FIG. 4 is a display diagram showing a typical display generated by the facility to enable the user to select a web site of interest. The display includes a web browser window 400. The window includes an address field 411, into which the user may enter the URL for a web page in order to retrieve and display that web page. As is well-known to those of skill in the art, the user may also use a variety of other techniques in order to navigate to the displayed web page. The window includes a page display area 420. It can be seen that the page display area 420 contains the contents of the web page whose address has been entered in the address field. This web page includes an icon 421 associated with the web site to which the web page belongs, as well as additional content 422. The window further includes a toolbar 430 containing controls relating to the facility, including a site selection control 431 that the user may activate in order to indicate that the web site to which the currently-displayed web page belongs is of interest to the user. In order to add the web site to which this web page belongs to the interest list, the user activates control 431 while the web page is displayed in page display region 420. The toolbar further includes a control 439 that the user may activate to link to a web page or other application that allows the user to maintain the list of web sites that are of interest. After the user activates control 439, the facility typically displays the list of selected web sites, and enables the user to delete web sites from this list, add web sites to this list, or otherwise modify this list as shown below in FIG. 5.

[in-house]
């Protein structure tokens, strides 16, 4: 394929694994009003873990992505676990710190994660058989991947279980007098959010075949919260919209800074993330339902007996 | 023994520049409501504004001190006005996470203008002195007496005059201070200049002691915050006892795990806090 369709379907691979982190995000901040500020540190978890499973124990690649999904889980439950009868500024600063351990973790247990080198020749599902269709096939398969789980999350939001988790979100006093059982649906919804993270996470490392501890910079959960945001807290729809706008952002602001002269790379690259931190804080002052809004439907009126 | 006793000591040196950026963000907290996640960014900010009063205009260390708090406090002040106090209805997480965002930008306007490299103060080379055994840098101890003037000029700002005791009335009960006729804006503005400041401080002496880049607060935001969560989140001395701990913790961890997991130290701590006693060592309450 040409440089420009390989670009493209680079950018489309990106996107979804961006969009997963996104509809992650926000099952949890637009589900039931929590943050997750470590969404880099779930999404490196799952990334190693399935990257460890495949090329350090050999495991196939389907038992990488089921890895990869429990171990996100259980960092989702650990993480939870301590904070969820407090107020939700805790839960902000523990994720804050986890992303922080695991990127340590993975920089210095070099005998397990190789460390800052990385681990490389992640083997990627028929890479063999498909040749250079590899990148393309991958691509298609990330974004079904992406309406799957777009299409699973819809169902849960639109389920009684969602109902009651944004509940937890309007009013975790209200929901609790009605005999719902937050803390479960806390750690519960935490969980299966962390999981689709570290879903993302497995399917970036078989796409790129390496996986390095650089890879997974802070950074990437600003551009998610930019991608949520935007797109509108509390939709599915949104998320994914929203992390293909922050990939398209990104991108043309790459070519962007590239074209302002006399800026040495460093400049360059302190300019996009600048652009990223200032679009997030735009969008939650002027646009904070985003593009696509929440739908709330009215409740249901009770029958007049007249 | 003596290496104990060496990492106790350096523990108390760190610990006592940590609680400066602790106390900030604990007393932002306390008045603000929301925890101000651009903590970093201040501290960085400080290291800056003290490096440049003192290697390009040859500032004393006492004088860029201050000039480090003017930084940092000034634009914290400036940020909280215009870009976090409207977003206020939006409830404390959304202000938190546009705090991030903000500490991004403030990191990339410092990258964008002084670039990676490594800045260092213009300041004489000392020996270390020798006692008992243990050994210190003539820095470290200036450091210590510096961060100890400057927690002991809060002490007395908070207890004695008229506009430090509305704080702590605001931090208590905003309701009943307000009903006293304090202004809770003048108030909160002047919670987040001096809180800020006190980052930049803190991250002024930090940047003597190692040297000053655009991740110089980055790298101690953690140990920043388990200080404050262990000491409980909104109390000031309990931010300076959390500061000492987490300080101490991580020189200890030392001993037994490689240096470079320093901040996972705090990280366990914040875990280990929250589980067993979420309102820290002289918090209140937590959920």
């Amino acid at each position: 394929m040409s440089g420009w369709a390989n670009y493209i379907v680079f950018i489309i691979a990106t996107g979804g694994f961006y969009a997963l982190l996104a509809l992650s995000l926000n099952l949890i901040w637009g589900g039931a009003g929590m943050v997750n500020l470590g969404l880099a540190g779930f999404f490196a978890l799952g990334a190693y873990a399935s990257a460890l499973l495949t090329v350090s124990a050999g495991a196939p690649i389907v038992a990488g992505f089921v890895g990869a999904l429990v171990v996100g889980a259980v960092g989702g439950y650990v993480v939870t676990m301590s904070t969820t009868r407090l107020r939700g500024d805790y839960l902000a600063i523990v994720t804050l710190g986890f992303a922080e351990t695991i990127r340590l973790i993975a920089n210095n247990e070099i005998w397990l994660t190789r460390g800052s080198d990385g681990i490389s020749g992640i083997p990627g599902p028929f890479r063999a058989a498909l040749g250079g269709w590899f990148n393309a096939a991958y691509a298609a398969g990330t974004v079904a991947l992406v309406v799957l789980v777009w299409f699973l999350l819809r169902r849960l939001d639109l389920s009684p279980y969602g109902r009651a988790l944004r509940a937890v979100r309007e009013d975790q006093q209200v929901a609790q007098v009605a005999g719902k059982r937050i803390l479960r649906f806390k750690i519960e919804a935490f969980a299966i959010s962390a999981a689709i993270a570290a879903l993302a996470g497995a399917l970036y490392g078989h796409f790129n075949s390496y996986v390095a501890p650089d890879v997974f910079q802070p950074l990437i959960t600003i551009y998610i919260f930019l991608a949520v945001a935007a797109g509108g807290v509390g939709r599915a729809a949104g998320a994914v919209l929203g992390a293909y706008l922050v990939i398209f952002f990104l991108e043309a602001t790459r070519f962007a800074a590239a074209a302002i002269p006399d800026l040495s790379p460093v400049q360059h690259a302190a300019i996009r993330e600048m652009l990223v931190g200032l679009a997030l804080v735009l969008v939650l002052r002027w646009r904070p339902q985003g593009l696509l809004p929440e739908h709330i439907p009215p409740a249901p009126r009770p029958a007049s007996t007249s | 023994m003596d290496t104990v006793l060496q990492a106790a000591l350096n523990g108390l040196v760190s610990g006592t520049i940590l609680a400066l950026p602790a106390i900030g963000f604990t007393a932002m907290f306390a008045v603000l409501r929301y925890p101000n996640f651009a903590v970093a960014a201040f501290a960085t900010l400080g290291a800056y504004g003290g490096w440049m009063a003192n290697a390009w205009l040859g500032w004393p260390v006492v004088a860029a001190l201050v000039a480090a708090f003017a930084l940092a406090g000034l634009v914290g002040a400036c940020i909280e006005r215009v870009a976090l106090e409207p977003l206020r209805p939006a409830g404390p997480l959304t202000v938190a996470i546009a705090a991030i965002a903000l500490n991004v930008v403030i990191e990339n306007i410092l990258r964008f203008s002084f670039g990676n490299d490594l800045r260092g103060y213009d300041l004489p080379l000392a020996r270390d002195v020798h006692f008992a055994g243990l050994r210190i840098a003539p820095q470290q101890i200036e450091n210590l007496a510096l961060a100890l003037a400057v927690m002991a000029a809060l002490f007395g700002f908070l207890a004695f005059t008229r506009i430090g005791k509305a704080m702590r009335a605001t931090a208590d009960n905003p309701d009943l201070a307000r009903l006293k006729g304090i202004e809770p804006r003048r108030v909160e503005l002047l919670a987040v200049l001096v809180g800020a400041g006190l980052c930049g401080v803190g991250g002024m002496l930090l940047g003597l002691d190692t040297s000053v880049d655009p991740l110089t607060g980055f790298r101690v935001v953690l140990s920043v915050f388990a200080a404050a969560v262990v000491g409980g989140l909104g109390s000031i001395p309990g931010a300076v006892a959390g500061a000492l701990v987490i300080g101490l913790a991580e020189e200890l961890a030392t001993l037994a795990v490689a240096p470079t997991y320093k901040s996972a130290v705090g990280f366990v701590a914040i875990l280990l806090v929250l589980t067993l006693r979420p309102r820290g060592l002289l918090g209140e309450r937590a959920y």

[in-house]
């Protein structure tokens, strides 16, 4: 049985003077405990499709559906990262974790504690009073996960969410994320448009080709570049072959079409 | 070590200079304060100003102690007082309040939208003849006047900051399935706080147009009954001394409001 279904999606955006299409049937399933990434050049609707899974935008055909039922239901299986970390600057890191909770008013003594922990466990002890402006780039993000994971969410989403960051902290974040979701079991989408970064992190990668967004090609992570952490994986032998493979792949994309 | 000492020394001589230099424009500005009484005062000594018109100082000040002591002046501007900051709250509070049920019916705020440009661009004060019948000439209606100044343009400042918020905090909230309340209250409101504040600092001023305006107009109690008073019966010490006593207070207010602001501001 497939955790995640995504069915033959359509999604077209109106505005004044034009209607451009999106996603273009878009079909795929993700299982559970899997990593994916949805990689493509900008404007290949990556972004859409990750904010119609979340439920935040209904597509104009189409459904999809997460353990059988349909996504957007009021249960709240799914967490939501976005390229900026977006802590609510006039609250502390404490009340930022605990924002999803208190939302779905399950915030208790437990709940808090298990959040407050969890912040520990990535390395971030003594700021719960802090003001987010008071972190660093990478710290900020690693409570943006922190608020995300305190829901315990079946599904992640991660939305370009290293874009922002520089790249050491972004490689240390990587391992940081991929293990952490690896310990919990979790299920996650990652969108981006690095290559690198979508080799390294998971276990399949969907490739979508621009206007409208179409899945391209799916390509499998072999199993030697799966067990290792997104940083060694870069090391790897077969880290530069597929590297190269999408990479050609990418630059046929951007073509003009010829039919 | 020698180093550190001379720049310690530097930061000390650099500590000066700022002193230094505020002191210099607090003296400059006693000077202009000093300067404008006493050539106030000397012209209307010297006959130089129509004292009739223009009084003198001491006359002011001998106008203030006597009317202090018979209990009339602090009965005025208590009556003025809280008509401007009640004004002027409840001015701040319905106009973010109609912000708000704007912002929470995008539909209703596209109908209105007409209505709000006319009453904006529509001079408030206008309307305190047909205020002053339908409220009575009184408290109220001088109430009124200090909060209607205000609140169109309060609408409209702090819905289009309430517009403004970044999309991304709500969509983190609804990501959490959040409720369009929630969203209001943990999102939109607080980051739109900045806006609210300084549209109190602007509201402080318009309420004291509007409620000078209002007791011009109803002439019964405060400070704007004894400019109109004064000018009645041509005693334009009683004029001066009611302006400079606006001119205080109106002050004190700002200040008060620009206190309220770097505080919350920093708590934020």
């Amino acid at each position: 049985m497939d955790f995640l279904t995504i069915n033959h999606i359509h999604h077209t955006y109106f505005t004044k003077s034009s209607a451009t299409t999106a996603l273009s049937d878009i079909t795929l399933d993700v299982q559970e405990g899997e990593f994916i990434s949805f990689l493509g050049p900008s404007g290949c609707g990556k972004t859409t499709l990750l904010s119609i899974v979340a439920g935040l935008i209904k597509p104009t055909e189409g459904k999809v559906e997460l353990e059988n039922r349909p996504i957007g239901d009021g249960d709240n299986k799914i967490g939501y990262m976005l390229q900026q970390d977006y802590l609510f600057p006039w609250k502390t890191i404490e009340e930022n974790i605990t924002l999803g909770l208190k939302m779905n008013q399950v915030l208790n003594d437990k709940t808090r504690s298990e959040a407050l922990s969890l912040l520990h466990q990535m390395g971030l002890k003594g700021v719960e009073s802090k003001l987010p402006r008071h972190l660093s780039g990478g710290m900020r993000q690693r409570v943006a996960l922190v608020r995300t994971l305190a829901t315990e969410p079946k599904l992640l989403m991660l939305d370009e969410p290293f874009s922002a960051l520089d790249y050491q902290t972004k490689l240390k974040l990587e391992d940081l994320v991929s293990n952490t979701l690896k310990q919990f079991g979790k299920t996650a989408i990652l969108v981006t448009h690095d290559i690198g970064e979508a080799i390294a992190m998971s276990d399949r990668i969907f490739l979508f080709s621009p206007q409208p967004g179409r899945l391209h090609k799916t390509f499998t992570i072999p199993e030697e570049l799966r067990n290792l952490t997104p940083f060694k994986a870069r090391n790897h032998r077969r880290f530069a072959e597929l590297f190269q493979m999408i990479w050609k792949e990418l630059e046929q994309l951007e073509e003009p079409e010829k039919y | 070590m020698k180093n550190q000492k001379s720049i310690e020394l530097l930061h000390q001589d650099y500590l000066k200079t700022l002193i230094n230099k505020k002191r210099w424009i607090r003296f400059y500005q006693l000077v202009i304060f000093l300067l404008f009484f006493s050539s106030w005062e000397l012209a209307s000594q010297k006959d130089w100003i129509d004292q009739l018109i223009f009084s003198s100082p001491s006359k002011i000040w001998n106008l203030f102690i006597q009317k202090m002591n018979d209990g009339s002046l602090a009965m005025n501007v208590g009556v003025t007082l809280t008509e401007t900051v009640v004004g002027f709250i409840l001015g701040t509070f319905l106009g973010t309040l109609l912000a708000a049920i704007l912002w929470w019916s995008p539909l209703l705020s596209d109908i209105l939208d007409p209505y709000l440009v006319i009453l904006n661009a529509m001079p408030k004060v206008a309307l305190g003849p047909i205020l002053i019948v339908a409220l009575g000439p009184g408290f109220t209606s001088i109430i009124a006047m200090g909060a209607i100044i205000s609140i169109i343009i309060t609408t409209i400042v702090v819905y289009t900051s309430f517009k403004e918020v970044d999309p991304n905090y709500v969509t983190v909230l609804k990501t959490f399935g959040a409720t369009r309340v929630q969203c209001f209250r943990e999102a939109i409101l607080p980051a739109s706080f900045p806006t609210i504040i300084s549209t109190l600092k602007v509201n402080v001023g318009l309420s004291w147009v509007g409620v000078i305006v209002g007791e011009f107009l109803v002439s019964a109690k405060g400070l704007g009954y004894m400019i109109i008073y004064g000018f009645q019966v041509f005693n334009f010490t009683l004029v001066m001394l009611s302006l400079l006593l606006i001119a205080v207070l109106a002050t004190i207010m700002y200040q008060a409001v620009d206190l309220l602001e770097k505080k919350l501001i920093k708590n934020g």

FIG. 5 is a display diagram showing a typical display generated by the facility to enable the user to maintain the user's interest list. FIG. 5 shows an interest list 500, listing a number of web sites 510, 520, and 530 that the user has added to the user's interest list. Each web site is accompanied by a delete control, such as delete control 511, that the user may activate in order to delete the web site from the interest list. Each web site is further accompanied by a modify control, such as modify control 512, that the user can activate in order to modify the web site's listing in the interest list, such as by changing a user characterization of the web site, or by transferring the web site to a role, browsing mode, or interest specified by the user. Those skilled in the art will appreciate that a variety of user interfaces having different appearances may provide the same or similar functionality. In addition to activating selection control 431, it will be appreciated that a variety of other ways may be used to allow the user to add web sites to the interest list, including transferring web sites from a list of bookmarks or from a browser history identifying the web pages that the user has recently visited.